Europe marking anniversary of start of World War II
Wreath laying and remembrance ceremonies are to be held throughout Europe on Sep 1 to mark the outbreak of World War II 70 years ago.world Updated: Aug 30, 2009 09:25 IST
Wreath laying and remembrance ceremonies are to be held throughout Europe on Sep 1 to mark the outbreak of World War II 70 years ago.
German Chancellor Angela Merkel and Russian Premier Vladimir Putin are due to join Polish President Lech Kaczynski and Prime Minister Donald Tusk for a commemorative ceremony at Westerplatte near the Polish city of Gdansk, formerly Danzig.
The shelling by a German warship of a Polish military depot at the Westerplatte peninsula was one of the first episodes in Nazi Germany's aggression on Poland that led to the war. For five days the small Polish garrison held out against the eleven-inch guns of the battleship Schleswig-Holstein and Stukas dropping 500-pound bombs.
William L. Shirer, an American correspondent based in the German capital at the time Nazi troops invaded Poland, described the events in his Berlin Diary of Sep 1, 1939.
"At dawn this morning Hitler moved against Poland. It's a flagrant, inexcusable, unprovoked act of aggression. But Hitler and the German High Command call it a 'counter-attack'!"
Shirer recalled that at the start of World War I in 1914 there had been tremendous excitement in Berlin on the first day of hostilities.
Twenty-five years later, however, things were different. "Today there is no excitement, no hurrahs, no cheering, no throwing of flowers, no war fever, no war hysteria," Shirer wrote.
"There is not even any hate for the French and British -- despite Hitler's various proclamations to the people, the party, the East Army, the West Army, accusing the 'English war-mongers' and 'capitalistic Jews' of starting this war."
Shirer also described seeing 250 people standing about in the sun on Berlin's Wilhelmplatz square Sep 3, 1939, when loudspeakers announced that Britain had declared war on Germany.
"They listened, there was not a murmur. They just stood there as they were before. Stunned. The people cannot realise yet that Hitler has led them into a world war," wrote Shirer, who later went on to pen the best-selling book, "The Rise and Fall of the Third Reich".
Although the war officially began with the German invasion of Poland, Hitler had earlier already seized Austria and parts of Czechoslovakia, with no intervention by other nations. By June 1940, Germany had conquered not only Poland, but also Denmark, Luxembourg, the Netherlands, Belgium, Norway and France, leaving Britain alone to battle on against the fascist forces.
That same month the German army launched its Operation Barbarossa invasion of the Soviet Union. Not until the Japanese attack on Pearl Harbor in December 1941 would the US be drawn into the war alongside Britain.
By the time the war ended in 1945, more than 55 million people had been killed and countless more made homeless.
On Sep 1, wreath-laying ceremonies are planned at Polish monuments in Berlin and Leipzig, honouring the nation's war dead. Similar events will take place in other European towns and cities.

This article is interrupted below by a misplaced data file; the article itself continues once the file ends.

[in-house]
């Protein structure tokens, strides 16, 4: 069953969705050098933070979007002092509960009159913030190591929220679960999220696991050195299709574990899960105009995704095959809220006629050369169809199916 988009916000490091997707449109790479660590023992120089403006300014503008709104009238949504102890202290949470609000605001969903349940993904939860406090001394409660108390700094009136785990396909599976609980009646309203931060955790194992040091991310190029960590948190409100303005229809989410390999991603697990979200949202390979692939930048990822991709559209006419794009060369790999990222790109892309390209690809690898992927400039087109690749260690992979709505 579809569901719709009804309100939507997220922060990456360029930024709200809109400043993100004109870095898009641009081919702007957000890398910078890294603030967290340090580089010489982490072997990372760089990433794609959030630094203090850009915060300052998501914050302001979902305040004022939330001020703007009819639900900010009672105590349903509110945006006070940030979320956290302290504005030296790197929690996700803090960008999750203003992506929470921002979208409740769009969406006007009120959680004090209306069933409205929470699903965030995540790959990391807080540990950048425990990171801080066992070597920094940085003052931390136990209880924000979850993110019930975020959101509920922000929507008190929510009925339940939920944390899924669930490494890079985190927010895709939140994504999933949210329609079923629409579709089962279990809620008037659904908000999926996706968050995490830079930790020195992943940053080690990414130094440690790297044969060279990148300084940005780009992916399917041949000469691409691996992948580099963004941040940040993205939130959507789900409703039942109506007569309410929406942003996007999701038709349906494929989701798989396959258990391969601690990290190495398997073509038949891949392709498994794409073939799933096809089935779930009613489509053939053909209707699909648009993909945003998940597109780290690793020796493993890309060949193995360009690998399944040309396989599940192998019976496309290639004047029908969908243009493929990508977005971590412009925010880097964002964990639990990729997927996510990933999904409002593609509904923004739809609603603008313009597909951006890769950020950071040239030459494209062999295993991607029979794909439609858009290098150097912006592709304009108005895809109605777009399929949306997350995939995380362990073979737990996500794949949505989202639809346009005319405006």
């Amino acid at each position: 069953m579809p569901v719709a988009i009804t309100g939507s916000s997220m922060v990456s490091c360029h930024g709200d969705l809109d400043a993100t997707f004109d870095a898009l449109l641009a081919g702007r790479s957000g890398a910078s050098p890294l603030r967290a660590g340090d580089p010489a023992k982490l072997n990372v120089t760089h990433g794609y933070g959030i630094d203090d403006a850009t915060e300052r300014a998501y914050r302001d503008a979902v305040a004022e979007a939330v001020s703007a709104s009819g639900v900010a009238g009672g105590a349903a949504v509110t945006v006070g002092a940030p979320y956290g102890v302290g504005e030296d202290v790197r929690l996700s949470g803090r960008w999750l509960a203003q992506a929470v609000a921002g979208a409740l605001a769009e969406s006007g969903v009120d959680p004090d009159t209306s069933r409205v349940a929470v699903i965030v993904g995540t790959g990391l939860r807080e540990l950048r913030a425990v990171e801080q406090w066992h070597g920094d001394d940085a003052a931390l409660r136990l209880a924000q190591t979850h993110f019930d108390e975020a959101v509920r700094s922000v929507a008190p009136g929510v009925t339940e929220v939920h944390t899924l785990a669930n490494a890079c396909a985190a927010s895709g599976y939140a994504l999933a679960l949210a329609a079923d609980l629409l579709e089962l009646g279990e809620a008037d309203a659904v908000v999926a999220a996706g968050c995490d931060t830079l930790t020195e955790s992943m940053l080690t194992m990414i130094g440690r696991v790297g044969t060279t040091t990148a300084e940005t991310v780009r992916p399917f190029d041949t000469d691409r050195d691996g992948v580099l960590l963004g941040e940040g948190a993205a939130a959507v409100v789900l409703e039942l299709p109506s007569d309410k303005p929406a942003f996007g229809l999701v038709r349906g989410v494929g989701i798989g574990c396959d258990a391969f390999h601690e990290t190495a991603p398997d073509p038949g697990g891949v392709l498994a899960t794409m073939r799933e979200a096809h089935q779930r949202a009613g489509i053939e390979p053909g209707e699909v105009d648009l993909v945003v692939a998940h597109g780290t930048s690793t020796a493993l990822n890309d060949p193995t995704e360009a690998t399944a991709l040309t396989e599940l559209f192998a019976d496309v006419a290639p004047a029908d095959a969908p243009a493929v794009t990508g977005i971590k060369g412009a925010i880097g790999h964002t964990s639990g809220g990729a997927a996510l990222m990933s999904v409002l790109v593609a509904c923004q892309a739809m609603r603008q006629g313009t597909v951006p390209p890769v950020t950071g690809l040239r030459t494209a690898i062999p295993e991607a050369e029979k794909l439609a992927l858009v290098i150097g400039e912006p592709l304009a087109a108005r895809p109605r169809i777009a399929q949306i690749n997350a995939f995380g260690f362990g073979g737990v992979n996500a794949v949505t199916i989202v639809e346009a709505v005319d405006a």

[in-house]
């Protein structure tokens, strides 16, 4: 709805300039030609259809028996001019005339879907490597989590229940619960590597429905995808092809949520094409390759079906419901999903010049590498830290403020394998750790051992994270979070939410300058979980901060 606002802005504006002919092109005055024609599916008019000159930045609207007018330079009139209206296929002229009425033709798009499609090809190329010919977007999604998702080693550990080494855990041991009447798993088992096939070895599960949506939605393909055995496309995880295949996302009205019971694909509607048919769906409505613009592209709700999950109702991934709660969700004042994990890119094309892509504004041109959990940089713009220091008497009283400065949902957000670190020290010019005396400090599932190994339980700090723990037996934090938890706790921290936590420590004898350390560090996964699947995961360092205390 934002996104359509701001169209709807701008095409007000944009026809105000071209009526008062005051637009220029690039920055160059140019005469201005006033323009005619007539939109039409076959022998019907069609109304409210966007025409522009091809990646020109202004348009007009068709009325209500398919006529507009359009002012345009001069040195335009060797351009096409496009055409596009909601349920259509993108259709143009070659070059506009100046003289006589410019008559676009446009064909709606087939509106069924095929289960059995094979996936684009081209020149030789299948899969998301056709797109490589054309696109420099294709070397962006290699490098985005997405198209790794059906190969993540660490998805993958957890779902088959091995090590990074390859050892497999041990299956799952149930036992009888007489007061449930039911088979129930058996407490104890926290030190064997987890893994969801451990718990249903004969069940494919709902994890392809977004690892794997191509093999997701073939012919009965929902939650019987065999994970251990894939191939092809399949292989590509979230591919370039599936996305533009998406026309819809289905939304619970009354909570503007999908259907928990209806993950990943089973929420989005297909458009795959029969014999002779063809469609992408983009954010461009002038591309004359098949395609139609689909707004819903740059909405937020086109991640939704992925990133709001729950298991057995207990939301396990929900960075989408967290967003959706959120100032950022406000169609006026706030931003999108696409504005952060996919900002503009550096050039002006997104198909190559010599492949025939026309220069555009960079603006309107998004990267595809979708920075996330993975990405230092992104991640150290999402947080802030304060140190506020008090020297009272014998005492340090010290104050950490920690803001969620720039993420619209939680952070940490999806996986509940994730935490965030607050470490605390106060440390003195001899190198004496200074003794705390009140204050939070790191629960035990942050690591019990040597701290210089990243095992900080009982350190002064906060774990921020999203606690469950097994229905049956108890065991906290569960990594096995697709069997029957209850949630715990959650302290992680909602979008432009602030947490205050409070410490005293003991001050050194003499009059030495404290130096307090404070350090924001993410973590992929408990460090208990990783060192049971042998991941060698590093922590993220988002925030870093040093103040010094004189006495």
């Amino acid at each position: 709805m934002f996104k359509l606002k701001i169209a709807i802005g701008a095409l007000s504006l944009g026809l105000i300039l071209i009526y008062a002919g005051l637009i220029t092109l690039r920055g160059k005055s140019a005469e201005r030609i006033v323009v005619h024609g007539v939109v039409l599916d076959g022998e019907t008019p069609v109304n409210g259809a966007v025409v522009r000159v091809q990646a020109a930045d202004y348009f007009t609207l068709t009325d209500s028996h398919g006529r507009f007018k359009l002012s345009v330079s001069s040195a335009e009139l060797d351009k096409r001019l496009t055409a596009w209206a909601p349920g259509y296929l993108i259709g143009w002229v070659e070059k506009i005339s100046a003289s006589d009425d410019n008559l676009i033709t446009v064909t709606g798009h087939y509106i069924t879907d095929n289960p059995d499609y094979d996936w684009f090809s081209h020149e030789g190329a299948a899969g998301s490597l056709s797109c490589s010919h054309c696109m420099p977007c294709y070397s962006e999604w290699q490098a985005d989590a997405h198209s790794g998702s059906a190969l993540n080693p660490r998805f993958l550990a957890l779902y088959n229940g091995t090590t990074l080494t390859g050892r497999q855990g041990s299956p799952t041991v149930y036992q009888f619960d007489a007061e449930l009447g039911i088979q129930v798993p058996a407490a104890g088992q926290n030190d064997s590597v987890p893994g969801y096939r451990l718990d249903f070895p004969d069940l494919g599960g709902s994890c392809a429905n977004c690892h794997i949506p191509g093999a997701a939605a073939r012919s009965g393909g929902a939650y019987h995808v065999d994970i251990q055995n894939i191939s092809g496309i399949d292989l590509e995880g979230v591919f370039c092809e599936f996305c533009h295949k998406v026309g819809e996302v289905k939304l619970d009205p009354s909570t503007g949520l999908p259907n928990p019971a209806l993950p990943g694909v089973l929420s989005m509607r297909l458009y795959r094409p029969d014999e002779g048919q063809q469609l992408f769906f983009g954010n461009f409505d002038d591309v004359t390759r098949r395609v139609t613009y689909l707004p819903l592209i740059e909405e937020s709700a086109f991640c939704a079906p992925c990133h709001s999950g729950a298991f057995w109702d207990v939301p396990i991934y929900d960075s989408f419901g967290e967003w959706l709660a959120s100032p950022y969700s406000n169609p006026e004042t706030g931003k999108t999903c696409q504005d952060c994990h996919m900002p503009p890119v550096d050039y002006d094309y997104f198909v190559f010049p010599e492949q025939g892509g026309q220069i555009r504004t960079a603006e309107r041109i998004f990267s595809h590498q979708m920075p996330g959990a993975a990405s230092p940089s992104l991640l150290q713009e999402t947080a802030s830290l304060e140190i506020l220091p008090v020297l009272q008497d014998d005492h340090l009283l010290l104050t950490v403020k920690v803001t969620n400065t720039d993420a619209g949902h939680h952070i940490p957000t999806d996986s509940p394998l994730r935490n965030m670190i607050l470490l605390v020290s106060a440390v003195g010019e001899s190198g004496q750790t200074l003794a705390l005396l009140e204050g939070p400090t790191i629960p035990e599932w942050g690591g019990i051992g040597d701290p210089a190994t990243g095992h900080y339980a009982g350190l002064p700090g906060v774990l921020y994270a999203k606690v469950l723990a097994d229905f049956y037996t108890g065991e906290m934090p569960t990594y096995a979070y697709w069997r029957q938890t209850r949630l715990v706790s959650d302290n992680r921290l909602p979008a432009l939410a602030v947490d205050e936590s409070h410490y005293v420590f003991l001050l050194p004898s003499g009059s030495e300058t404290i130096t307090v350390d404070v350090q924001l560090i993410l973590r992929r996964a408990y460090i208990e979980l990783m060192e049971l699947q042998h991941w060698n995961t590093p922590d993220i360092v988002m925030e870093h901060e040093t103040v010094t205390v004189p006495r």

In London, a World War II exhibition at the Imperial War Museum was inaugurated on Aug 20, exploring the build-up to Britain's declaration of war on Germany 70 years ago.
Among the items on display is then British prime minister Neville Chamberlain's pocket diary containing a simple entry for Sep 3, 1939: "War declared."
Also displayed is a letter he wrote to his sister Ida the first week of the war, with a passage reading. "I have had some dreadful anxieties, especially during one sleepless night. Of course the difficulty is with Hitler himself.
"Until he disappears and his system collapses there can be no peace," the prime minister wrote.
In the US, numerous films and books have been or are being released dealing with the start of the five-year conflict.
Gordon Zuckermann has just brought out a historical novel, "The Sentinels: Fortunes of War". In it, he claims that for Americans the war years represented a period of enormous personal glory and sacrifice in which they had "unselfishly helped the world to liberate itself from the tyranny of fascism".
In the third and final volume of his non-fiction trilogy on Nazi Germany, titled "The Third Reich at War", historian Richard Evans depicts the rise and fall of German military might from the onset of the war to its conclusion.
Evans mixes narrative of the war with personal tales from generals, front-line soldiers, Hitler Youth and middle-class housewives in his book.
Numerous World War II-themed movies have also been released during the past 12 months, including the Tom Cruise thriller "Valkyrie" in which he plays the role of Colonel Claus Schenk von Stauffenberg in an abortive 1944 anti-Hitler bomb plot.
Quentin Tarantino's "Inglorious Basterds", about a group of Jewish American soldiers trained to track down and eliminate Nazis, has just opened for release in Germany.
Earlier this year, Kate Winslet won a Best Actress Oscar for her role in British director Stephen Daldry's war-related movie "The Reader", based on the book by German writer-historian Bernhard Schlink.